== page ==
Ingo Müller believes that DMK is only possible thanks to the fact that people work together as a team with a great deal of passion – unleashing the company’s full potential.

“The stories in the following pages show how a cooperative never works alone but succeeds thanks to everyone working together. And that requires motivation. You need people who share a belief in the same thing – and here, we show why people love what they do, despite all the difficulties. It’s the same for me. People often ask me what motivates me, given the huge challenges in the company and beyond that, in agriculture. I say: that we all share a common vision and are focused on the future. And that is not easy. DMK has by far the largest share in the consolidation of Germany’s dairy industry. Back then, it cost a lot of money to merge the dairies. There were almost only private label and standard industrial products and barely any brands or special products. Hardly any of the dairies would have been able to make it on their own. And we still face major challenges.


“As a farmer, I wanted to stand up for farmers’ interests.”

I grew up on a tenant farm in Strückhausen and early on, I knew of the Botterbloom Milch Eiskrem cooperative, as my parents were among the suppliers. It was later merged into DMK eG. At Botterbloom, I completed an apprenticeship as a dairy specialist. Even then, the focus was on the milk price, lease price, quota price and the beef price. When I was 12 years old, I sat in a tractor with my father at a demonstration against the introduction of the milk quota. At the age of 14, I went to the dairy’s general meeting for the first time.

I grew up with a deep sense that the milk quota was unfair, though when I was young, I didn’t understand why it had been introduced. As a farmer, I wanted to stand up for farmers’ interests. I was always interested in agricultural work but later, I decided to study the dairy industry and dairy management. I was convinced that dairies also need people who understand farming and are committed to it. During my training, I worked in the dairy’s ice cream department or headed home at the weekends to collect silage, bring it to the barn, do the milking and spread slurry and manure. It hurts when people say I or other managers have no idea about farmers’ real problems and that we’re far away from the world of agriculture in our Bremen headquarters, because it isn’t true. I’ve seen or experienced every single change in the company since 1997: including as a QM manager in Neubörger, plant manager in Strückhausen, as a crisis manager and as CEO since 2016. It’s always been important to me to improve the company and the way it’s organized, to take responsibility and to develop it further in line with the owners – not matter the sleepless nights.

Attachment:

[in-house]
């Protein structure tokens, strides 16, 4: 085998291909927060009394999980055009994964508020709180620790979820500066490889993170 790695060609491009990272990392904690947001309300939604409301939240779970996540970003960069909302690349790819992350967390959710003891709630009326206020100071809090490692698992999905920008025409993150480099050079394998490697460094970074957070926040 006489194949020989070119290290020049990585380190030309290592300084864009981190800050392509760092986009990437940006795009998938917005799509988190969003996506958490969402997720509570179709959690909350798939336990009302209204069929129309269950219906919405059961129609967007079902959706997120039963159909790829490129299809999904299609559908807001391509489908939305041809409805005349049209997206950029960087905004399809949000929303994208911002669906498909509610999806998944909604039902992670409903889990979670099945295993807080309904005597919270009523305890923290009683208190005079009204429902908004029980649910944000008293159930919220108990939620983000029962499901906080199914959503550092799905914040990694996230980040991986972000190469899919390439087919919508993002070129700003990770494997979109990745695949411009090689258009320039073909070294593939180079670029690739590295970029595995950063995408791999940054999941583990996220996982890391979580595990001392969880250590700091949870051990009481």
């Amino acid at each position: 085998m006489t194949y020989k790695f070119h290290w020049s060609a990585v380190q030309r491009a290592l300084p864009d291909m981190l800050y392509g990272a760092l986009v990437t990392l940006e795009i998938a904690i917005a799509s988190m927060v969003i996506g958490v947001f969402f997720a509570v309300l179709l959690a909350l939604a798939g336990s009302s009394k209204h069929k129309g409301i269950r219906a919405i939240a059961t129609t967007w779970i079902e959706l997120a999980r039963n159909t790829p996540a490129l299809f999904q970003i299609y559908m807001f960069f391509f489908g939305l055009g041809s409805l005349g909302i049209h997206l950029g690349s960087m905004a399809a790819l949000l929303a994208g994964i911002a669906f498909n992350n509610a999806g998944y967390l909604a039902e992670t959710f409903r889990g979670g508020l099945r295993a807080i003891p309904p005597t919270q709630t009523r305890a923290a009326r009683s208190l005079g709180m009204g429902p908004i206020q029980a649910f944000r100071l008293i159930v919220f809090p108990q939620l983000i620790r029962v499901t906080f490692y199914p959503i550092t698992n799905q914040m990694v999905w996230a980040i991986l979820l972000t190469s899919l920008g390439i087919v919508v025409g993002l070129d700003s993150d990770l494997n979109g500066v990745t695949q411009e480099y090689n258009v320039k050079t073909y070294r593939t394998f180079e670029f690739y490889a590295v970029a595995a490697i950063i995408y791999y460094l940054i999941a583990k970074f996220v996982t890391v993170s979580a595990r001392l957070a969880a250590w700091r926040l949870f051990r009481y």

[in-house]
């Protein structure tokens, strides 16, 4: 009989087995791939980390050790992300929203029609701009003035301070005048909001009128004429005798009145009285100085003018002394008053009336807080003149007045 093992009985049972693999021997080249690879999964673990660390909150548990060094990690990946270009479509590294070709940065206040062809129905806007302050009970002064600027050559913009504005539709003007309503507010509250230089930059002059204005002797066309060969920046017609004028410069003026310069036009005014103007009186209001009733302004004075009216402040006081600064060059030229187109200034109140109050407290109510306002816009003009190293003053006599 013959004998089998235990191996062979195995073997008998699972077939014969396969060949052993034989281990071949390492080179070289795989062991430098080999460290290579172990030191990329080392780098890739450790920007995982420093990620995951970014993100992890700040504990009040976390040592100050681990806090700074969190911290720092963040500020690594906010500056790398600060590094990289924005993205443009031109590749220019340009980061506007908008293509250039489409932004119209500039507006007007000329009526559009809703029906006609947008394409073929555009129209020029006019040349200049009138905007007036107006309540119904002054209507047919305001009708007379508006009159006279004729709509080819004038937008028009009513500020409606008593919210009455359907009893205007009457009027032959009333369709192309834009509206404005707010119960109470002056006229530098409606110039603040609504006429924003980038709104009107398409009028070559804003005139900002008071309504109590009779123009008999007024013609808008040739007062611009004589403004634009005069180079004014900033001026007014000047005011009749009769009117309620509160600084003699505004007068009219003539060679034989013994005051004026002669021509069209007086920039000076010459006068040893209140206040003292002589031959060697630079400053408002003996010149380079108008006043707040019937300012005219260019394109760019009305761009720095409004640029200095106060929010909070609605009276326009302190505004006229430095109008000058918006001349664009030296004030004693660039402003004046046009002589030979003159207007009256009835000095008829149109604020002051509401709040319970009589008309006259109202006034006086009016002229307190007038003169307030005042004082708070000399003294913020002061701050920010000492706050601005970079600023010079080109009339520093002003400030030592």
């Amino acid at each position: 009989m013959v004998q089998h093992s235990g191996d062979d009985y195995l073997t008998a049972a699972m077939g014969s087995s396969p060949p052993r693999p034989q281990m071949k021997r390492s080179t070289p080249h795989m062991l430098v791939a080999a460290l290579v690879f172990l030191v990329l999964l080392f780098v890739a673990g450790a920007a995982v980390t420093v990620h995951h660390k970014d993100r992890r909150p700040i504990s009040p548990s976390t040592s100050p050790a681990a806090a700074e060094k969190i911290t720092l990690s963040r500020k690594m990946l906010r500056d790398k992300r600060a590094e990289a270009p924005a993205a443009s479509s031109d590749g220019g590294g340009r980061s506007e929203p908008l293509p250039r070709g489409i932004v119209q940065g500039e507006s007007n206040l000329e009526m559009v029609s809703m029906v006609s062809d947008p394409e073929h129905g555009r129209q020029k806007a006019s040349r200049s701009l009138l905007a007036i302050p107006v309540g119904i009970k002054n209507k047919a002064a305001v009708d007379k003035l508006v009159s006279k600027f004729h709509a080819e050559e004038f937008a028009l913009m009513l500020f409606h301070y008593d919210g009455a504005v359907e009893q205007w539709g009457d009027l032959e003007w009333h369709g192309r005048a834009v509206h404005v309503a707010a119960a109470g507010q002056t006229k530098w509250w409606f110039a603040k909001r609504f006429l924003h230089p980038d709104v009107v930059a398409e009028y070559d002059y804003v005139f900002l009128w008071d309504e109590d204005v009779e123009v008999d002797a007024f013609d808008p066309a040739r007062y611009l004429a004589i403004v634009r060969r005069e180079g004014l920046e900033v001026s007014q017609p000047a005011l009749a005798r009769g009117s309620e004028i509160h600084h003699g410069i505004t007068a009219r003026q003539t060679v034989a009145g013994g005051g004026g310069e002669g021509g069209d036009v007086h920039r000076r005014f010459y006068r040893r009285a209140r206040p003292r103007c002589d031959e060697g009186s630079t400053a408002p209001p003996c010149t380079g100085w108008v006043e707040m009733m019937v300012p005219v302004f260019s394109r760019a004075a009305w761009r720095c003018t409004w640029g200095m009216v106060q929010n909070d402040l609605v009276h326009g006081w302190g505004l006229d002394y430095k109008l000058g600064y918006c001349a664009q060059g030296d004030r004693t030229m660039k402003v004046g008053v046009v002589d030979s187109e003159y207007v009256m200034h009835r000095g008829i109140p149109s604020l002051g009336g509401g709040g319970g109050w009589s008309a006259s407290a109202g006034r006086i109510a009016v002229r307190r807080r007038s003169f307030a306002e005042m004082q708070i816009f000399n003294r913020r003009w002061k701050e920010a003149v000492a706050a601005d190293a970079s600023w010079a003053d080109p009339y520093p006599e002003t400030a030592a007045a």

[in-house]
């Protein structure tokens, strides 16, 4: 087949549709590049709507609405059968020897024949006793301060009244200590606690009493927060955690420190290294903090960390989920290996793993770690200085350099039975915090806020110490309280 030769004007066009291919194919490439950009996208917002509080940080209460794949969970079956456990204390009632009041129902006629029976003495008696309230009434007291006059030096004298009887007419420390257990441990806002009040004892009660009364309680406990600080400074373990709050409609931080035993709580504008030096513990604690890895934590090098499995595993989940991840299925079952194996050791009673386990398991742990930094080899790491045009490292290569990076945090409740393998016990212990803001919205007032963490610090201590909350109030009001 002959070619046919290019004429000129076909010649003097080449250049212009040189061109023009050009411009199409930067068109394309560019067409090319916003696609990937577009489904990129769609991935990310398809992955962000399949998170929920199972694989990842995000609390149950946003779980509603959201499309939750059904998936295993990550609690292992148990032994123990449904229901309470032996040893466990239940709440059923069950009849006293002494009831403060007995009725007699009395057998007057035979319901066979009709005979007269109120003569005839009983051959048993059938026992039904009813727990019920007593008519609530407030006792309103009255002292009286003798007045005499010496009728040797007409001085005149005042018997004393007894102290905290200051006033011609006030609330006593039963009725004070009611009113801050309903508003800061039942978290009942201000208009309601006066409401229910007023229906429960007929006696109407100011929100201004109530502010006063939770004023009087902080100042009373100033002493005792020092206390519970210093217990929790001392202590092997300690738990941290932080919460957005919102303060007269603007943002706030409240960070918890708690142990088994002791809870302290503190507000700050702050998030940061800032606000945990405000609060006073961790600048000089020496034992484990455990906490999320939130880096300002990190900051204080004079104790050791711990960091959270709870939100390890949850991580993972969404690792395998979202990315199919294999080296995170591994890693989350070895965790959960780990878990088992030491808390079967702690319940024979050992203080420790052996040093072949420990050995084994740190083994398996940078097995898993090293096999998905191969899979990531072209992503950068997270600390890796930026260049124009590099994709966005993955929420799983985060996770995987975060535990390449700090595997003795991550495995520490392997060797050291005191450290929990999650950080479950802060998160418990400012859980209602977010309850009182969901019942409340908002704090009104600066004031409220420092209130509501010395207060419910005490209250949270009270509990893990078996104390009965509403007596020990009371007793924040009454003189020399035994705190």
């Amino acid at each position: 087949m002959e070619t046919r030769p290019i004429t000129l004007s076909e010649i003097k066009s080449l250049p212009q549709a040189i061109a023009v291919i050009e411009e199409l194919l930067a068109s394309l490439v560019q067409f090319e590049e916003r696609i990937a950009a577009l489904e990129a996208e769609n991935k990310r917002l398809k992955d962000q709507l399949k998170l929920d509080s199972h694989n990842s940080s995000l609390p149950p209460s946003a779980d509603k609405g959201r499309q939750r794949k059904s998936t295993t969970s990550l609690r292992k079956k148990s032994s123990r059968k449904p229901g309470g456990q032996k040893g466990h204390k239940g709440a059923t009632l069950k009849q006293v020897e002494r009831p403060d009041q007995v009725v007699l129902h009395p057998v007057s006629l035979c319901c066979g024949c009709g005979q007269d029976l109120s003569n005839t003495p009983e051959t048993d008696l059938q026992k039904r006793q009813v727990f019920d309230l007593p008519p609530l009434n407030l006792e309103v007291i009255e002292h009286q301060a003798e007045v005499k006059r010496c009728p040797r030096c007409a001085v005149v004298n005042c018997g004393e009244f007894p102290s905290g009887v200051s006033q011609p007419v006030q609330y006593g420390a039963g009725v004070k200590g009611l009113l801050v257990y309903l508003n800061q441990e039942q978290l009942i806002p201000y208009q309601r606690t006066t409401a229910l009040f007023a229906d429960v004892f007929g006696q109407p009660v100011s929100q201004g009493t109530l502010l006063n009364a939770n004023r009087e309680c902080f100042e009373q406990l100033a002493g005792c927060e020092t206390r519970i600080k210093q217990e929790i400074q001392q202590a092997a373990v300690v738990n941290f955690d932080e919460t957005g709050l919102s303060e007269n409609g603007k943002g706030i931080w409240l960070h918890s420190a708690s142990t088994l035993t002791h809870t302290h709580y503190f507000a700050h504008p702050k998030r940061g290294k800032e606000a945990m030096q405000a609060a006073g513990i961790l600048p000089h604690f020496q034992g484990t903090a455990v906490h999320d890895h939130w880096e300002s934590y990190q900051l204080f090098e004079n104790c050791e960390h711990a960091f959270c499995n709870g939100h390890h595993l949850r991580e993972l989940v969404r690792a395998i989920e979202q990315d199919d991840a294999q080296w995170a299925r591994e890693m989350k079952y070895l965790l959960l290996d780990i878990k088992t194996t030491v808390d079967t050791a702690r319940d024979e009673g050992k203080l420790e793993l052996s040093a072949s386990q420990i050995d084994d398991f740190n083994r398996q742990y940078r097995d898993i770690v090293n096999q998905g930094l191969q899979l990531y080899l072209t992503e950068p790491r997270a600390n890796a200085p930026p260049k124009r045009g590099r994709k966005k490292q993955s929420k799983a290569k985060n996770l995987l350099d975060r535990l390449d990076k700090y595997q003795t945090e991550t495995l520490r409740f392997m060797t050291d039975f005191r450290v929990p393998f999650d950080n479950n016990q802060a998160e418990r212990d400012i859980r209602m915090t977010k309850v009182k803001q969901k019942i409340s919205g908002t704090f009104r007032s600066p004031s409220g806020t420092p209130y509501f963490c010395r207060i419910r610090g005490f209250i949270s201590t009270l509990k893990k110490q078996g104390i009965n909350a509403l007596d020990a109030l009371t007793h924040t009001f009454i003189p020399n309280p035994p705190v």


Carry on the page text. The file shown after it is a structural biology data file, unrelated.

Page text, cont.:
Ingo Müller, DMK CEO since 2016

For me, closing sites or departments has been particularly painful. And losing milk volumes as the payouts were too low felt like a defeat. Losing the owners’ trust is the ultimate penalty for me. But I’m the kind of person who gets up again after a fall, and I do everything to be able to look at myself in the mirror each day.

What I’ve learned is that things at the company will never go entirely smooth as we are in a highly complex industry and there are no one-size-fits-all solutions. I’ve been in the dairy business for 32 years and I don’t like the absolute milk price level either. Everything we’re doing now is to continually improve exactly this for our members.

“Losing the owners‘ trust is the ultimate penalty for me.“

It touches me to see how the company it’s employees and members in all the different areas keep on going, keep working, keep their faith in the cause and show such strength of purpose. We were only able to change and adopt a sector strategy because people don’t just do their jobs on autopilot, but shared their thoughts and ideas and believed in what we were doing. They put their minds and hearts into it. There were plenty of di­culties along the way, yet employees and farmers are still doing everything they can to support all these changes.

I am immensely proud of the fact that so many people in so many parts of the company have been brave enough to embrace the new and are delivering tangible results. That’s the bedrock, and the only way we can go on. The company is us.”

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